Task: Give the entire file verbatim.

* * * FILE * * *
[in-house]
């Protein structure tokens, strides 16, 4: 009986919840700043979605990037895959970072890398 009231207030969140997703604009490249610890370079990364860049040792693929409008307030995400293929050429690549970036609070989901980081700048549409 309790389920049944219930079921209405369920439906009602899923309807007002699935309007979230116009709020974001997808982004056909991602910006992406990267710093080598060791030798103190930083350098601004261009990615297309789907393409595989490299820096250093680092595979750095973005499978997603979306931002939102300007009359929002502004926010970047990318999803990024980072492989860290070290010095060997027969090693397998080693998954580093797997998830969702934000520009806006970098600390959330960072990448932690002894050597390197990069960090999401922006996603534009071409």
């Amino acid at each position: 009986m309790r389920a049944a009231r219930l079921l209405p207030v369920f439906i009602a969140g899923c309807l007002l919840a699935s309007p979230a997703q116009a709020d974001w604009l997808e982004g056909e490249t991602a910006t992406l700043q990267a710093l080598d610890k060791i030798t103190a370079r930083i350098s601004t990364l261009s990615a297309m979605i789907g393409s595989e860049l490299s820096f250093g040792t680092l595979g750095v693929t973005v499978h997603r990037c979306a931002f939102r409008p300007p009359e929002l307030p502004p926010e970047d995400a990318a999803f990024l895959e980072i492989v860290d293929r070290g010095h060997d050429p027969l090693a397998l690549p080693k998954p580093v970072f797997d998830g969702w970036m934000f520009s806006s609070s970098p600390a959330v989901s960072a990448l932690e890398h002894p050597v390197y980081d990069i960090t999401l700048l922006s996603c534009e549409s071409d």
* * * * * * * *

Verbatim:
[in-house]
């Protein structure tokens, strides 16, 4: 009986919840700043979605990037895959970072890398 009231207030969140997703604009490249610890370079990364860049040792693929409008307030995400293929050429690549970036609070989901980081700048549409 309790389920049944219930079921209405369920439906009602899923309807007002699935309007979230116009709020974001997808982004056909991602910006992406990267710093080598060791030798103190930083350098601004261009990615297309789907393409595989490299820096250093680092595979750095973005499978997603979306931002939102300007009359929002502004926010970047990318999803990024980072492989860290070290010095060997027969090693397998080693998954580093797997998830969702934000520009806006970098600390959330960072990448932690002894050597390197990069960090999401922006996603534009071409």
């Amino acid at each position: 009986m309790r389920a049944a009231r219930l079921l209405p207030v369920f439906i009602a969140g899923c309807l007002l919840a699935s309007p979230a997703q116009a709020d974001w604009l997808e982004g056909e490249t991602a910006t992406l700043q990267a710093l080598d610890k060791i030798t103190a370079r930083i350098s601004t990364l261009s990615a297309m979605i789907g393409s595989e860049l490299s820096f250093g040792t680092l595979g750095v693929t973005v499978h997603r990037c979306a931002f939102r409008p300007p009359e929002l307030p502004p926010e970047d995400a990318a999803f990024l895959e980072i492989v860290d293929r070290g010095h060997d050429p027969l090693a397998l690549p080693k998954p580093v970072f797997d998830g969702w970036m934000f520009s806006s609070s970098p600390a959330v989901s960072a990448l932690e890398h002894p050597v390197y980081d990069i960090t999401l700048l922006s996603c534009e549409s071409d």